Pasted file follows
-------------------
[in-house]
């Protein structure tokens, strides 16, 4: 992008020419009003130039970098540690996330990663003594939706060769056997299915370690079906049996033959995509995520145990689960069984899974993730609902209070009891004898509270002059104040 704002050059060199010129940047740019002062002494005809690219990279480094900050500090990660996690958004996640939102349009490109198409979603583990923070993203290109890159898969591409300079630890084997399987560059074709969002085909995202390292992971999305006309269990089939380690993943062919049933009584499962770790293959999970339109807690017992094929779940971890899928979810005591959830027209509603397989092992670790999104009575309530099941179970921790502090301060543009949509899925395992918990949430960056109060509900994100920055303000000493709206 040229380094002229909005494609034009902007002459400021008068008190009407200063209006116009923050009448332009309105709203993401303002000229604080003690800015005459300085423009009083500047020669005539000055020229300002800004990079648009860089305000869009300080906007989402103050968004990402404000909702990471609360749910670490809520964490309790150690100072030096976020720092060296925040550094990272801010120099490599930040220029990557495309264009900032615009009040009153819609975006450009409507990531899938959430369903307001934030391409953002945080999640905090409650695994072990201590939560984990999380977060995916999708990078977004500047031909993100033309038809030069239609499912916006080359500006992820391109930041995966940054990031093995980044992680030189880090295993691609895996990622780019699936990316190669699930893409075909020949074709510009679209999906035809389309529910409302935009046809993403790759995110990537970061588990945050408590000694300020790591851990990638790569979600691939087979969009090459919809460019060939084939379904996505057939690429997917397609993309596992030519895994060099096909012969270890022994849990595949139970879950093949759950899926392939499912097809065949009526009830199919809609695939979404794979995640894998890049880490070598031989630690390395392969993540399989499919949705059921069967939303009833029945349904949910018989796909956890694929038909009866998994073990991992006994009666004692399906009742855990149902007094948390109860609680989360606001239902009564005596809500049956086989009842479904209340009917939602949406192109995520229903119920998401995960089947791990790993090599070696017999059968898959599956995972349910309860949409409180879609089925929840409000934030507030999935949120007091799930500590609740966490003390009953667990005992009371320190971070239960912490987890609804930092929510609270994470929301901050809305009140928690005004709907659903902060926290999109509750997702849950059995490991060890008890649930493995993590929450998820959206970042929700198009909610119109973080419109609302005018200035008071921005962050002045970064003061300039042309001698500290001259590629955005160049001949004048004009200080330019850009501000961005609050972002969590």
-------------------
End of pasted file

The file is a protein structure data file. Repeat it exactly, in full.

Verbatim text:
[in-house]
């Protein structure tokens, strides 16, 4: 992008020419009003130039970098540690996330990663003594939706060769056997299915370690079906049996033959995509995520145990689960069984899974993730609902209070009891004898509270002059104040 704002050059060199010129940047740019002062002494005809690219990279480094900050500090990660996690958004996640939102349009490109198409979603583990923070993203290109890159898969591409300079630890084997399987560059074709969002085909995202390292992971999305006309269990089939380690993943062919049933009584499962770790293959999970339109807690017992094929779940971890899928979810005591959830027209509603397989092992670790999104009575309530099941179970921790502090301060543009949509899925395992918990949430960056109060509900994100920055303000000493709206 040229380094002229909005494609034009902007002459400021008068008190009407200063209006116009923050009448332009309105709203993401303002000229604080003690800015005459300085423009009083500047020669005539000055020229300002800004990079648009860089305000869009300080906007989402103050968004990402404000909702990471609360749910670490809520964490309790150690100072030096976020720092060296925040550094990272801010120099490599930040220029990557495309264009900032615009009040009153819609975006450009409507990531899938959430369903307001934030391409953002945080999640905090409650695994072990201590939560984990999380977060995916999708990078977004500047031909993100033309038809030069239609499912916006080359500006992820391109930041995966940054990031093995980044992680030189880090295993691609895996990622780019699936990316190669699930893409075909020949074709510009679209999906035809389309529910409302935009046809993403790759995110990537970061588990945050408590000694300020790591851990990638790569979600691939087979969009090459919809460019060939084939379904996505057939690429997917397609993309596992030519895994060099096909012969270890022994849990595949139970879950093949759950899926392939499912097809065949009526009830199919809609695939979404794979995640894998890049880490070598031989630690390395392969993540399989499919949705059921069967939303009833029945349904949910018989796909956890694929038909009866998994073990991992006994009666004692399906009742855990149902007094948390109860609680989360606001239902009564005596809500049956086989009842479904209340009917939602949406192109995520229903119920998401995960089947791990790993090599070696017999059968898959599956995972349910309860949409409180879609089925929840409000934030507030999935949120007091799930500590609740966490003390009953667990005992009371320190971070239960912490987890609804930092929510609270994470929301901050809305009140928690005004709907659903902060926290999109509750997702849950059995490991060890008890649930493995993590929450998820959206970042929700198009909610119109973080419109609302005018200035008071921005962050002045970064003061300039042309001698500290001259590629955005160049001949004048004009200080330019850009501000961005609050972002969590």